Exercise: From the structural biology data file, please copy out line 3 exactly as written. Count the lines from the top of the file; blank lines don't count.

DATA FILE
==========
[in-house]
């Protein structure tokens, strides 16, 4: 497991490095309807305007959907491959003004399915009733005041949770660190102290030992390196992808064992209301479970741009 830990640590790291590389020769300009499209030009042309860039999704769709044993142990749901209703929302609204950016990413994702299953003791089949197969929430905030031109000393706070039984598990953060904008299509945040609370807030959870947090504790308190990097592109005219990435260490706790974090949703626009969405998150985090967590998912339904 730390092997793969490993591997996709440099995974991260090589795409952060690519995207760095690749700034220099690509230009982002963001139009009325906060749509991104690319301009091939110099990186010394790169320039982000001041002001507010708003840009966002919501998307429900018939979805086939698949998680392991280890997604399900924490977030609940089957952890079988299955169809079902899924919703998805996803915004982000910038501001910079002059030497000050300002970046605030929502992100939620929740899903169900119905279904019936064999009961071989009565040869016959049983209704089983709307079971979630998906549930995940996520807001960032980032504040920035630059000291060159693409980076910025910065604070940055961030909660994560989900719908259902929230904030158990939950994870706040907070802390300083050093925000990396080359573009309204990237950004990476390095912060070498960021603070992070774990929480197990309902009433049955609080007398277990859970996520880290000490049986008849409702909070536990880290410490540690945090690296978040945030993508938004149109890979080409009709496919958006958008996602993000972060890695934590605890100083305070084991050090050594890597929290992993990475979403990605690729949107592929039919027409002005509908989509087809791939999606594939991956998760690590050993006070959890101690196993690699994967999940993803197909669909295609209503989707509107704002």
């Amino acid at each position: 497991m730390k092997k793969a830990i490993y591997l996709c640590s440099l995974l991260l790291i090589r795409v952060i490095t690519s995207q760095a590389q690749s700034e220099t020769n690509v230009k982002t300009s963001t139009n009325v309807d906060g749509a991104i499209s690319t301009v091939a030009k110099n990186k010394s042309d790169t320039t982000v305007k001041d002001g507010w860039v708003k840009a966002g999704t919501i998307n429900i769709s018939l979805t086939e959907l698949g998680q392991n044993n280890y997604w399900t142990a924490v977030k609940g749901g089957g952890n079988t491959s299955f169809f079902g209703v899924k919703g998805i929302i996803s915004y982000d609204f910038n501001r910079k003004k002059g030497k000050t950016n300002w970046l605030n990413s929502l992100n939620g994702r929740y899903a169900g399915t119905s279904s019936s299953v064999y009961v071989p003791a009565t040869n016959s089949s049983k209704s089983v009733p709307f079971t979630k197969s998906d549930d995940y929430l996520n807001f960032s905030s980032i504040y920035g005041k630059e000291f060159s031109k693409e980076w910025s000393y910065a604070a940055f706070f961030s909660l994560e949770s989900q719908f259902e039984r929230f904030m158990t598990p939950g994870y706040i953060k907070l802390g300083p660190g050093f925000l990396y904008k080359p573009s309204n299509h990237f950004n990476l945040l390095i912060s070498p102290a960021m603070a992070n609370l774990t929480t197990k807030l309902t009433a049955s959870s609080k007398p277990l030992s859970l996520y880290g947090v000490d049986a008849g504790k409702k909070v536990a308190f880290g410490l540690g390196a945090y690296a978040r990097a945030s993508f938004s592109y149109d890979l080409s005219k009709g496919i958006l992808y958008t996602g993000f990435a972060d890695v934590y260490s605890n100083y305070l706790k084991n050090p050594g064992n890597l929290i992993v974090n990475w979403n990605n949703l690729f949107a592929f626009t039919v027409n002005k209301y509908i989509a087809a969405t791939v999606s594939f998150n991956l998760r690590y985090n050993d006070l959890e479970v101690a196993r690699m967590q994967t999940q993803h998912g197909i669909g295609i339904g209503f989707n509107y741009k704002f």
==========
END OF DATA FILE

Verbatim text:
């Amino acid at each position: 497991m730390k092997k793969a830990i490993y591997l996709c640590s440099l995974l991260l790291i090589r795409v952060i490095t690519s995207q760095a590389q690749s700034e220099t020769n690509v230009k982002t300009s963001t139009n009325v309807d906060g749509a991104i499209s690319t301009v091939a030009k110099n990186k010394s042309d790169t320039t982000v305007k001041d002001g507010w860039v708003k840009a966002g999704t919501i998307n429900i769709s018939l979805t086939e959907l698949g998680q392991n044993n280890y997604w399900t142990a924490v977030k609940g749901g089957g952890n079988t491959s299955f169809f079902g209703v899924k919703g998805i929302i996803s915004y982000d609204f910038n501001r910079k003004k002059g030497k000050t950016n300002w970046l605030n990413s929502l992100n939620g994702r929740y899903a169900g399915t119905s279904s019936s299953v064999y009961v071989p003791a009565t040869n016959s089949s049983k209704s089983v009733p709307f079971t979630k197969s998906d549930d995940y929430l996520n807001f960032s905030s980032i504040y920035g005041k630059e000291f060159s031109k693409e980076w910025s000393y910065a604070a940055f706070f961030s909660l994560e949770s989900q719908f259902e039984r929230f904030m158990t598990p939950g994870y706040i953060k907070l802390g300083p660190g050093f925000l990396y904008k080359p573009s309204n299509h990237f950004n990476l945040l390095i912060s070498p102290a960021m603070a992070n609370l774990t929480t197990k807030l309902t009433a049955s959870s609080k007398p277990l030992s859970l996520y880290g947090v000490d049986a008849g504790k409702k909070v536990a308190f880290g410490l540690g390196a945090y690296a978040r990097a945030s993508f938004s592109y149109d890979l080409s005219k009709g496919i958006l992808y958008t996602g993000f990435a972060d890695v934590y260490s605890n100083y305070l706790k084991n050090p050594g064992n890597l929290i992993v974090n990475w979403n990605n949703l690729f949107a592929f626009t039919v027409n002005k209301y509908i989509a087809a969405t791939v999606s594939f998150n991956l998760r690590y985090n050993d006070l959890e479970v101690a196993r690699m967590q994967t999940q993803h998912g197909i669909g295609i339904g209503f989707n509107y741009k704002f």